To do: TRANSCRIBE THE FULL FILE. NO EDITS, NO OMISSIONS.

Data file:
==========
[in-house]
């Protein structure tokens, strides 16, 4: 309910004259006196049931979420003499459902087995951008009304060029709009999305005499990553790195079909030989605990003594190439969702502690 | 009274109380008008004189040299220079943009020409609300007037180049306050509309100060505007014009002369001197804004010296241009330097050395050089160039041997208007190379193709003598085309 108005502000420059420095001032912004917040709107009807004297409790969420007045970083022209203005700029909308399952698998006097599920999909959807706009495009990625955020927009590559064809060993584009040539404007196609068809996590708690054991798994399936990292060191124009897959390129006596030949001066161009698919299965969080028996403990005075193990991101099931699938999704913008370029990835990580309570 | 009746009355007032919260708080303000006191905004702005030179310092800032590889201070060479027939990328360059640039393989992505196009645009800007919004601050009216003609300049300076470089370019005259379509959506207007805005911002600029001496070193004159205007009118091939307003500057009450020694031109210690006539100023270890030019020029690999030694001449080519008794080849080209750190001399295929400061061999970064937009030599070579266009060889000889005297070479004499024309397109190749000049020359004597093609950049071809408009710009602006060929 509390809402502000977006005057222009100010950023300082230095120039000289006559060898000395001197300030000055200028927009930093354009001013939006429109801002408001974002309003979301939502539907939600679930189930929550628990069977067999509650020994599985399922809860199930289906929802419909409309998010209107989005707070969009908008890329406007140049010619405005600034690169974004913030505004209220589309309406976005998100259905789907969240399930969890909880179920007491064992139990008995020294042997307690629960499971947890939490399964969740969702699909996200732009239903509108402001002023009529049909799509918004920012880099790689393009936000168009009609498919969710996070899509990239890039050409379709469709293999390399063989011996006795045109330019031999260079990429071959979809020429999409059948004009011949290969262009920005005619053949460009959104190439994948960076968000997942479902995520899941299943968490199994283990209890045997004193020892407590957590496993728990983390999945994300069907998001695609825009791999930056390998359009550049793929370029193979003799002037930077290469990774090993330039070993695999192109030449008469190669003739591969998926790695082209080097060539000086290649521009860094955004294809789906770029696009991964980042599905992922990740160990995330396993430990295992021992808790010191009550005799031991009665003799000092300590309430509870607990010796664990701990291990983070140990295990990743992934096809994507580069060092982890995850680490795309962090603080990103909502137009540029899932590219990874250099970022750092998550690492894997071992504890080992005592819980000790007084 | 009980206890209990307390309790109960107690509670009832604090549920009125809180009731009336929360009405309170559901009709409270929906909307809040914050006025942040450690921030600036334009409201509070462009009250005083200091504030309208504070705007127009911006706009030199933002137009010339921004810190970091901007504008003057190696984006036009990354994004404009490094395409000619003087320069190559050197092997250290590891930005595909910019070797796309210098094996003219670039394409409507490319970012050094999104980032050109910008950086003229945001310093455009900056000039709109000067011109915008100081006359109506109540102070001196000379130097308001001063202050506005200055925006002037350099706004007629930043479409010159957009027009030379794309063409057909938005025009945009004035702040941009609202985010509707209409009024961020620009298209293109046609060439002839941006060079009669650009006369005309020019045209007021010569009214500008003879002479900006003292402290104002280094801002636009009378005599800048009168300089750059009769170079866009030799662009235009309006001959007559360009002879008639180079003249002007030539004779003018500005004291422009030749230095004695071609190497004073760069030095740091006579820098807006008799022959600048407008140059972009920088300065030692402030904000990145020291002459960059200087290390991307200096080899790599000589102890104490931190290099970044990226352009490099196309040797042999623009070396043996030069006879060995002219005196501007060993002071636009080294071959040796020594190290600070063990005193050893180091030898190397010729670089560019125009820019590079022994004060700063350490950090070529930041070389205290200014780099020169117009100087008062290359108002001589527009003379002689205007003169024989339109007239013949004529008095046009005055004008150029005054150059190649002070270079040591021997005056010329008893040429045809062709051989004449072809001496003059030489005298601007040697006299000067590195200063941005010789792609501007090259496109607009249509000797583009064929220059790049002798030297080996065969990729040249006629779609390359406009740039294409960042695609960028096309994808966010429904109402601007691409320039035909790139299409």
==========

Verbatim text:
[in-house]
């Protein structure tokens, strides 16, 4: 309910004259006196049931979420003499459902087995951008009304060029709009999305005499990553790195079909030989605990003594190439969702502690 | 009274109380008008004189040299220079943009020409609300007037180049306050509309100060505007014009002369001197804004010296241009330097050395050089160039041997208007190379193709003598085309 108005502000420059420095001032912004917040709107009807004297409790969420007045970083022209203005700029909308399952698998006097599920999909959807706009495009990625955020927009590559064809060993584009040539404007196609068809996590708690054991798994399936990292060191124009897959390129006596030949001066161009698919299965969080028996403990005075193990991101099931699938999704913008370029990835990580309570 | 009746009355007032919260708080303000006191905004702005030179310092800032590889201070060479027939990328360059640039393989992505196009645009800007919004601050009216003609300049300076470089370019005259379509959506207007805005911002600029001496070193004159205007009118091939307003500057009450020694031109210690006539100023270890030019020029690999030694001449080519008794080849080209750190001399295929400061061999970064937009030599070579266009060889000889005297070479004499024309397109190749000049020359004597093609950049071809408009710009602006060929 509390809402502000977006005057222009100010950023300082230095120039000289006559060898000395001197300030000055200028927009930093354009001013939006429109801002408001974002309003979301939502539907939600679930189930929550628990069977067999509650020994599985399922809860199930289906929802419909409309998010209107989005707070969009908008890329406007140049010619405005600034690169974004913030505004209220589309309406976005998100259905789907969240399930969890909880179920007491064992139990008995020294042997307690629960499971947890939490399964969740969702699909996200732009239903509108402001002023009529049909799509918004920012880099790689393009936000168009009609498919969710996070899509990239890039050409379709469709293999390399063989011996006795045109330019031999260079990429071959979809020429999409059948004009011949290969262009920005005619053949460009959104190439994948960076968000997942479902995520899941299943968490199994283990209890045997004193020892407590957590496993728990983390999945994300069907998001695609825009791999930056390998359009550049793929370029193979003799002037930077290469990774090993330039070993695999192109030449008469190669003739591969998926790695082209080097060539000086290649521009860094955004294809789906770029696009991964980042599905992922990740160990995330396993430990295992021992808790010191009550005799031991009665003799000092300590309430509870607990010796664990701990291990983070140990295990990743992934096809994507580069060092982890995850680490795309962090603080990103909502137009540029899932590219990874250099970022750092998550690492894997071992504890080992005592819980000790007084 | 009980206890209990307390309790109960107690509670009832604090549920009125809180009731009336929360009405309170559901009709409270929906909307809040914050006025942040450690921030600036334009409201509070462009009250005083200091504030309208504070705007127009911006706009030199933002137009010339921004810190970091901007504008003057190696984006036009990354994004404009490094395409000619003087320069190559050197092997250290590891930005595909910019070797796309210098094996003219670039394409409507490319970012050094999104980032050109910008950086003229945001310093455009900056000039709109000067011109915008100081006359109506109540102070001196000379130097308001001063202050506005200055925006002037350099706004007629930043479409010159957009027009030379794309063409057909938005025009945009004035702040941009609202985010509707209409009024961020620009298209293109046609060439002839941006060079009669650009006369005309020019045209007021010569009214500008003879002479900006003292402290104002280094801002636009009378005599800048009168300089750059009769170079866009030799662009235009309006001959007559360009002879008639180079003249002007030539004779003018500005004291422009030749230095004695071609190497004073760069030095740091006579820098807006008799022959600048407008140059972009920088300065030692402030904000990145020291002459960059200087290390991307200096080899790599000589102890104490931190290099970044990226352009490099196309040797042999623009070396043996030069006879060995002219005196501007060993002071636009080294071959040796020594190290600070063990005193050893180091030898190397010729670089560019125009820019590079022994004060700063350490950090070529930041070389205290200014780099020169117009100087008062290359108002001589527009003379002689205007003169024989339109007239013949004529008095046009005055004008150029005054150059190649002070270079040591021997005056010329008893040429045809062709051989004449072809001496003059030489005298601007040697006299000067590195200063941005010789792609501007090259496109607009249509000797583009064929220059790049002798030297080996065969990729040249006629779609390359406009740039294409960042695609960028096309994808966010429904109402601007691409320039035909790139299409």